What Michael Fuchs Wants You To Know

BECAUSE MICHAEL FUCHS, CHAIRMAN and spiritual founder of HBO, has an ego as big as the Ritz, it's a little painful to say nice things about him. Especially since the Michael-as-monster story was journalists' gospel in the 1980s, when Fuchs's sandpaper personality and HBO's power in Hollywood earned him labels like ""a phobia named Fuchs.''

But those days are gone. HBO has recovered from its late-'80s doldrums to be a major cash cow for Time Warner; it is creatively diversifying from a mature core business, and it is producing provocative programming (""The Larry Sanders Show,'' ""And the Band Played On'') that has aced the Emmys and set an example for television. Fuchs is on his way to a major image rehab.

But not without a side dish of gossip. Fuchs, 48, is emerging from a decade of self-imposed media exile -- his staff is offering him up for interviews and profiles -- at a time of turmoil for Time Warner. Chairman Gerald Levin is juggling a threat to cable-system profits from new regulations and a possible takeover challenge from Seagram. Because Fuchs is so driven, and because moguls are traditionally restless, there is speculation that he would like a new job, even Levin's. Fuchs denies it.

Just a few years back, he wouldn't have had to bother. In the late 1980s experts declared pay television and HBO moribund. HBO had roared ahead in the 1970s when cable was HBO and Fuchs drove hard bargains with Hollywood studios that had to be on it. But the VCR hurt badly, and HBO missed some big openings. Though it ran some of the first music videos, it didn't dream up MTV. And Fuchs still burns over the fate of his comedy channel; after alienating cable operators, he ended up with only 50 percent of struggling Comedy Central.

That happened in part because of Fuchs's infamous, take-no-prisoners negotiating style. During HBO's early heyday, he went for the jugular. If angry studio execs complained, he'd say things like, ""Stop being such a big baby.'' He wasn't inclined to forgive or forget. HBO original-programming chief Bridget Potter says it's the flip side of his intense loyalty. ""If someone has been disloyal or dishonest, he doesn't forget [it].'' Much of the antagonism, though, was Hollywood pique at an interloper.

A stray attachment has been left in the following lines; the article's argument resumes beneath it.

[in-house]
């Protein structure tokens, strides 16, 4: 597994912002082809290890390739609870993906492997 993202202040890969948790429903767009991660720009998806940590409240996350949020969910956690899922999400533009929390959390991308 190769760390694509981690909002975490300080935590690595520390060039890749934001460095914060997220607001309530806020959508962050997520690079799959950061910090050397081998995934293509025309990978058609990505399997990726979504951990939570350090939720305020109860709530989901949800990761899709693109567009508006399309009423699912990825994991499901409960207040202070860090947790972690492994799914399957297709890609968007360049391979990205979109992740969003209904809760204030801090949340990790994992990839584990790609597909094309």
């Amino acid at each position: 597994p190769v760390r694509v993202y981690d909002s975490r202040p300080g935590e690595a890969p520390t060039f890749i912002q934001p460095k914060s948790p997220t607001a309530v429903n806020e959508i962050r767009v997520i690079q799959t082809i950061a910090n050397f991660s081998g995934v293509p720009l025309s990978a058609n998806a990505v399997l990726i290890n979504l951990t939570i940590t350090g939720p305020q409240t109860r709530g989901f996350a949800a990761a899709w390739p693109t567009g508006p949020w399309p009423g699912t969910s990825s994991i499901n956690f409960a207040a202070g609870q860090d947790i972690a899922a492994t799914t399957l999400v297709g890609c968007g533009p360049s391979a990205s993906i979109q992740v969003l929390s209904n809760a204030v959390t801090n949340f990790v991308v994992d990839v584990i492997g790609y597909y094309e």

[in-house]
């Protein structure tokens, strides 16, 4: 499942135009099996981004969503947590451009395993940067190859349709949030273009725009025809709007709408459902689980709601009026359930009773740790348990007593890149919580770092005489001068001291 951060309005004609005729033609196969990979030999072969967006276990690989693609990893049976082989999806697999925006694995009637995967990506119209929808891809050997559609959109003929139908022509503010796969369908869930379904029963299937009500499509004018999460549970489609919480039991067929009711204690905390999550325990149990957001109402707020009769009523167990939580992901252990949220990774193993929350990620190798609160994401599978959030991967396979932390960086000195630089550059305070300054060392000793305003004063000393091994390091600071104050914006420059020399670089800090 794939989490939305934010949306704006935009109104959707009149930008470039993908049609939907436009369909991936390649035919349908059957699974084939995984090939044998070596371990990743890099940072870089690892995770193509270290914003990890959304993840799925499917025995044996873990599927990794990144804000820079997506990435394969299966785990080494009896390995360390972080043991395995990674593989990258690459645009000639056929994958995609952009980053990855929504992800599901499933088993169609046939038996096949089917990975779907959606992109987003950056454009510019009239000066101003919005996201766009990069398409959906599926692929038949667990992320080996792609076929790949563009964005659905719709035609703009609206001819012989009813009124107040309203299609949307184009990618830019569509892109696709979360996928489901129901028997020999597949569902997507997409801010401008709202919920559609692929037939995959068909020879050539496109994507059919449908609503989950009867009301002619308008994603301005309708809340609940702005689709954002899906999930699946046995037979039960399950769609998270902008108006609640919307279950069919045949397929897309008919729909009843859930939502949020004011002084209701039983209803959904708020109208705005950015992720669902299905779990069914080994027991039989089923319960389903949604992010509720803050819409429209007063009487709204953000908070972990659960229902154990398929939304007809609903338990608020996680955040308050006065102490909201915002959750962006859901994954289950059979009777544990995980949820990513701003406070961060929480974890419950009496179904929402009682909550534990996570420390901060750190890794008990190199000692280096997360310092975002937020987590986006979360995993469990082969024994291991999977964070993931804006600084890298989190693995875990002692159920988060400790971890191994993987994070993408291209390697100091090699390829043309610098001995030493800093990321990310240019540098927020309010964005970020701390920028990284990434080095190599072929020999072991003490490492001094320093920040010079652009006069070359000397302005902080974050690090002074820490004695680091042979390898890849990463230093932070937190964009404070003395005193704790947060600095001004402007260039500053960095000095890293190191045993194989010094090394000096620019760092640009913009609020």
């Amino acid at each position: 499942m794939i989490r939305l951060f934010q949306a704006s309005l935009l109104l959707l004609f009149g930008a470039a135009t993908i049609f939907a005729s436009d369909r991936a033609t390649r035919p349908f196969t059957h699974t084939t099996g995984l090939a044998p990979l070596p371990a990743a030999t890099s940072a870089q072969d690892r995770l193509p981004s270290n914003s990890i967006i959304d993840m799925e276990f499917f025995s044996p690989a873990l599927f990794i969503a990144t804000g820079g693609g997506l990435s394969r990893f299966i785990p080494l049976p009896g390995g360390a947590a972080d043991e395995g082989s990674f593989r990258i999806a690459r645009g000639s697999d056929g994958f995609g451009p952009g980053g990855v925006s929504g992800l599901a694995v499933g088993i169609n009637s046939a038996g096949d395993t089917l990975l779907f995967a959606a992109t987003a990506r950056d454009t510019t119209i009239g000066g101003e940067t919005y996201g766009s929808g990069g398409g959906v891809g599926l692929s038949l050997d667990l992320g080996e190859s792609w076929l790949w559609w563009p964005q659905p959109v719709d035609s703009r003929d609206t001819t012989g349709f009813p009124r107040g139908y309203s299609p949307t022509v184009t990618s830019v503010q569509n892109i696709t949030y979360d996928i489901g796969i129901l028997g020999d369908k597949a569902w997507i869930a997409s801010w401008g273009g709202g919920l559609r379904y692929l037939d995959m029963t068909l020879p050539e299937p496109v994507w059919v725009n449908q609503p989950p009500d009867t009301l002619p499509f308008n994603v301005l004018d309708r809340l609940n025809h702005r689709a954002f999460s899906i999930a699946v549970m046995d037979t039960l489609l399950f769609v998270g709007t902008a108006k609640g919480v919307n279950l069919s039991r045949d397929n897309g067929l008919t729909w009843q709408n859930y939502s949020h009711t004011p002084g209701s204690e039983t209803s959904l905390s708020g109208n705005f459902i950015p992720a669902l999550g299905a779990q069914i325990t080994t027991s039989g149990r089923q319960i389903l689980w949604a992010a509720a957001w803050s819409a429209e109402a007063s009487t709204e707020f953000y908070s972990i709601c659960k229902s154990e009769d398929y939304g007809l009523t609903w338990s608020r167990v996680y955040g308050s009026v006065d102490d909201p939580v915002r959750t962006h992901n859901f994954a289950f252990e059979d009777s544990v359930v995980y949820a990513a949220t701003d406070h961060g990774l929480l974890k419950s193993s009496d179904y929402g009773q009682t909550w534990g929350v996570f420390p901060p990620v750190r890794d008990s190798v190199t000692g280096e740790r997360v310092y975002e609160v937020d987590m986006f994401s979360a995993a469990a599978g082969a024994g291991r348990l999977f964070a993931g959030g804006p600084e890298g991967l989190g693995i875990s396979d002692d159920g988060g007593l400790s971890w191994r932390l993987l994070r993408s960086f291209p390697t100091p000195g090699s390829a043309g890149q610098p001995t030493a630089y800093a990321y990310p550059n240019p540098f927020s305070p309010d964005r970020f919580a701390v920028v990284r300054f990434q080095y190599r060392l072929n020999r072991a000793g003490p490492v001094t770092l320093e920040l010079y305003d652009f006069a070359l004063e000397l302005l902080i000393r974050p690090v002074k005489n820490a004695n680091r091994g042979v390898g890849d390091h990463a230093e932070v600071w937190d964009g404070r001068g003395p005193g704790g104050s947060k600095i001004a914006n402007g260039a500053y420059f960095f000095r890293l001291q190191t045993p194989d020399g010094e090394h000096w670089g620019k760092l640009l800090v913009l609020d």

In fact, Fuchs's confrontational style has helped HBO stay on the right path. With aggressive marketing, subscribers jumped by 3.5 percent last year after a long dry spell. HBO has moved into foreign markets, and it pioneered ""multiplexing,'' or giving viewers several feeds of programming with different schedules. It's diversified on the HBO network, by adding original programming, and outside it, by selling its own productions (Fox's ""Roc'') and getting into businesses such as sports licensing (the World Cup logo). Outside ventures accounted for 28 percent of revenues last year, up from 1 percent in 1982. HBO made $230 million, or 8 percent of Time Warner's pretax profit.

To keep this up, Fuchs must stay ahead of the multimedia revolution, especially the technology that will create home-video jukeboxes. His strategy is to make HBO a powerful brand name, signaling high quality on the cutting edge. Part of the current press drive is simply advertisement for the brand. But HBO's edge is in the very nature of pay television. Its revenues depend on the number of subscribers attracted to the network, not on the huge ratings advertisers demand. And because there are no advertisers, HBO has a freedom that Fuchs calls ""programming heaven.'' HBO can buy for film development books such as ""Soap Opera,'' which eviscerates Procter & Gamble, one of television's biggest and most feared advertisers. HBO's new show featuring the cerebral comic Dennis Miller won't get ""a 22 share,'' says Potter, ""but we're not asking it to.''

HBO still programs boxing and mediocre movies, but it has become a home for creative, politically minded artists; Fuchs has gone from bad guy to cultural benefactor.

Socially conscious programming is a smart strategic niche. But it's also a mission for Fuchs, who campaigned for Robert Kennedy, among others, in the 1960s. ""Since the time I was a kid, I wanted the true story on Roy Cohn,'' he says of HBO's film about Joe McCarthy's ruthless henchman. He says he hasn't bought Exxon gas since the Valdez spill, another HBO movie topic. Fond of the good life, Fuchs nonetheless lives in New York's East Village, not a tony address, and invites his high-school buddies to his parties, along with the Donald Trumps. He has extended his philosophy to the office, building a headquarters in troubled Times Square. HBO staffers who appreciate his style are fiercely loyal.

The latest word on Fuchs is that he is mellowing. He even appears to have made peace with his longtime rivals at Warner Bros. studio. That, of course, could help smooth his way to the top of Time Warner. Fuchs dismisses such talk in his characteristic style. ""I think Time Warner is an exciting company. I'm ambitious. I'm very good. I can do anything.'' Then he adds dryly: ""I don't think it's in the cards,'' and insists he has no such agenda. Only his PR man knows for sure.